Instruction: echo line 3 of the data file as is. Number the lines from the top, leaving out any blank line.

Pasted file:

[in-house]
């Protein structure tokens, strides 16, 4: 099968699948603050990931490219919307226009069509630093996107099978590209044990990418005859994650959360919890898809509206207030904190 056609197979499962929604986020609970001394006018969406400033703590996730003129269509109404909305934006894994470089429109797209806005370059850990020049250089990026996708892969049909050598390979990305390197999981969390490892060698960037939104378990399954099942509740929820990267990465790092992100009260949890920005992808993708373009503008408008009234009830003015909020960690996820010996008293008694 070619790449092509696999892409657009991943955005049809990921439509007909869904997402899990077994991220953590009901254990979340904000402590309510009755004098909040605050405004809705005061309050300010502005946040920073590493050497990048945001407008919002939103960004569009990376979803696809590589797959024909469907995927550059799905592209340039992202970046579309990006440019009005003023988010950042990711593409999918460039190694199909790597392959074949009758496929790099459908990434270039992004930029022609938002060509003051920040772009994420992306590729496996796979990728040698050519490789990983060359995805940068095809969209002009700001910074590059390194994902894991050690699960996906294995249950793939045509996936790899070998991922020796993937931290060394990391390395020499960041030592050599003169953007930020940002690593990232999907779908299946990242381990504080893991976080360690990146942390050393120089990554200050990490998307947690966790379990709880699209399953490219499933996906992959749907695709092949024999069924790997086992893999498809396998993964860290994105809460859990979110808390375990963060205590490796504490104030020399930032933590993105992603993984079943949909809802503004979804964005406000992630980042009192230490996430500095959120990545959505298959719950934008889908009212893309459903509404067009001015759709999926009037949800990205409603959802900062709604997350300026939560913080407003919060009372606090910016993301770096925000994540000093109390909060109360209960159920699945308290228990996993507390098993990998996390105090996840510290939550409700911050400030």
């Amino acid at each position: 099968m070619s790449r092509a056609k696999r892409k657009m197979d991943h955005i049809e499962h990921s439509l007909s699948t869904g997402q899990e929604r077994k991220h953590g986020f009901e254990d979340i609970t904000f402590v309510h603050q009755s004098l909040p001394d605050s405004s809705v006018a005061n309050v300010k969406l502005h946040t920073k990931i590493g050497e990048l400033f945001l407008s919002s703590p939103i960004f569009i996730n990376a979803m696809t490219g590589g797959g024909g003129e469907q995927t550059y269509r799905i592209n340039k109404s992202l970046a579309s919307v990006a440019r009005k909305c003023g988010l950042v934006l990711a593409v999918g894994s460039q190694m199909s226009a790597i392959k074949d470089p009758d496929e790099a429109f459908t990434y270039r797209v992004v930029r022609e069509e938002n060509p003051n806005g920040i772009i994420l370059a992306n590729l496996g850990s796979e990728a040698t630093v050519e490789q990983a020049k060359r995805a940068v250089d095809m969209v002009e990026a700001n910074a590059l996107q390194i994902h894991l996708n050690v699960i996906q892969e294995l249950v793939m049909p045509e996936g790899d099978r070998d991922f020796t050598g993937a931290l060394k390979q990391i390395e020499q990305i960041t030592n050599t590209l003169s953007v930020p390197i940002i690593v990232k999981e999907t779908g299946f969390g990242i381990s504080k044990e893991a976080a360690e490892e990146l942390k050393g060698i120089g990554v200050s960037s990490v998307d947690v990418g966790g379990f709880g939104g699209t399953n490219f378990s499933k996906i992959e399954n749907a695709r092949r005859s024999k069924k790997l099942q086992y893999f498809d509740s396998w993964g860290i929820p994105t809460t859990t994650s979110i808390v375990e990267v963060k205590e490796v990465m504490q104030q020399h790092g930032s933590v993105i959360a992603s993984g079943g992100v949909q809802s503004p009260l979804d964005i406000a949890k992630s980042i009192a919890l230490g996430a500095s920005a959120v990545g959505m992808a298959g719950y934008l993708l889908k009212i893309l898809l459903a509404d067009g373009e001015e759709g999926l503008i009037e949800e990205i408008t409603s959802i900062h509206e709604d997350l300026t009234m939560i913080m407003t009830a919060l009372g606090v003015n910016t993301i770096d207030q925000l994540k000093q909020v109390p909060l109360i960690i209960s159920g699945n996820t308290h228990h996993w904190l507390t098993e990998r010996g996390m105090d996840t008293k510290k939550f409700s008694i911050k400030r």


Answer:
């Amino acid at each position: 099968m070619s790449r092509a056609k696999r892409k657009m197979d991943h955005i049809e499962h990921s439509l007909s699948t869904g997402q899990e929604r077994k991220h953590g986020f009901e254990d979340i609970t904000f402590v309510h603050q009755s004098l909040p001394d605050s405004s809705v006018a005061n309050v300010k969406l502005h946040t920073k990931i590493g050497e990048l400033f945001l407008s919002s703590p939103i960004f569009i996730n990376a979803m696809t490219g590589g797959g024909g003129e469907q995927t550059y269509r799905i592209n340039k109404s992202l970046a579309s919307v990006a440019r009005k909305c003023g988010l950042v934006l990711a593409v999918g894994s460039q190694m199909s226009a790597i392959k074949d470089p009758d496929e790099a429109f459908t990434y270039r797209v992004v930029r022609e069509e938002n060509p003051n806005g920040i772009i994420l370059a992306n590729l496996g850990s796979e990728a040698t630093v050519e490789q990983a020049k060359r995805a940068v250089d095809m969209v002009e990026a700001n910074a590059l996107q390194i994902h894991l996708n050690v699960i996906q892969e294995l249950v793939m049909p045509e996936g790899d099978r070998d991922f020796t050598g993937a931290l060394k390979q990391i390395e020499q990305i960041t030592n050599t590209l003169s953007v930020p390197i940002i690593v990232k999981e999907t779908g299946f969390g990242i381990s504080k044990e893991a976080a360690e490892e990146l942390k050393g060698i120089g990554v200050s960037s990490v998307d947690v990418g966790g379990f709880g939104g699209t399953n490219f378990s499933k996906i992959e399954n749907a695709r092949r005859s024999k069924k790997l099942q086992y893999f498809d509740s396998w993964g860290i929820p994105t809460t859990t994650s979110i808390v375990e990267v963060k205590e490796v990465m504490q104030q020399h790092g930032s933590v993105i959360a992603s993984g079943g992100v949909q809802s503004p009260l979804d964005i406000a949890k992630s980042i009192a919890l230490g996430a500095s920005a959120v990545g959505m992808a298959g719950y934008l993708l889908k009212i893309l898809l459903a509404d067009g373009e001015e759709g999926l503008i009037e949800e990205i408008t409603s959802i900062h509206e709604d997350l300026t009234m939560i913080m407003t009830a919060l009372g606090v003015n910016t993301i770096d207030q925000l994540k000093q909020v109390p909060l109360i960690i209960s159920g699945n996820t308290h228990h996993w904190l507390t098993e990998r010996g996390m105090d996840t008293k510290k939550f409700s008694i911050k400030r």